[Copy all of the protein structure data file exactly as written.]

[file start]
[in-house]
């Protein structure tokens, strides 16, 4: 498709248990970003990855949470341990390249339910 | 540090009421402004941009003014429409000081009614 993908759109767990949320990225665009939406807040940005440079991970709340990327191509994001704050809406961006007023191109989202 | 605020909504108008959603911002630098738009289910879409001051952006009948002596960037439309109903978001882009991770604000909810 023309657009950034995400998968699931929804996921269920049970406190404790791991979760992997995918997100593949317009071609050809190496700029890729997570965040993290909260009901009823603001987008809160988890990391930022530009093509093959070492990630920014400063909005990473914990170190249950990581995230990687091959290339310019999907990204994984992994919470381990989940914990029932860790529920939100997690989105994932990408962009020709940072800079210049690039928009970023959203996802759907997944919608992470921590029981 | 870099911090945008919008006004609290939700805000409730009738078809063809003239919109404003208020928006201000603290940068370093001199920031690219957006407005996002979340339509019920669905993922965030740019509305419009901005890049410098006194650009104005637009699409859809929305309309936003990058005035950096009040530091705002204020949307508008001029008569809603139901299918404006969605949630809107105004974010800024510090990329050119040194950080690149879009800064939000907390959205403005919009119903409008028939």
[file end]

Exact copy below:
[in-house]
């Protein structure tokens, strides 16, 4: 498709248990970003990855949470341990390249339910 | 540090009421402004941009003014429409000081009614 993908759109767990949320990225665009939406807040940005440079991970709340990327191509994001704050809406961006007023191109989202 | 605020909504108008959603911002630098738009289910879409001051952006009948002596960037439309109903978001882009991770604000909810 023309657009950034995400998968699931929804996921269920049970406190404790791991979760992997995918997100593949317009071609050809190496700029890729997570965040993290909260009901009823603001987008809160988890990391930022530009093509093959070492990630920014400063909005990473914990170190249950990581995230990687091959290339310019999907990204994984992994919470381990989940914990029932860790529920939100997690989105994932990408962009020709940072800079210049690039928009970023959203996802759907997944919608992470921590029981 | 870099911090945008919008006004609290939700805000409730009738078809063809003239919109404003208020928006201000603290940068370093001199920031690219957006407005996002979340339509019920669905993922965030740019509305419009901005890049410098006194650009104005637009699409859809929305309309936003990058005035950096009040530091705002204020949307508008001029008569809603139901299918404006969605949630809107105004974010800024510090990329050119040194950080690149879009800064939000907390959205403005919009119903409008028939």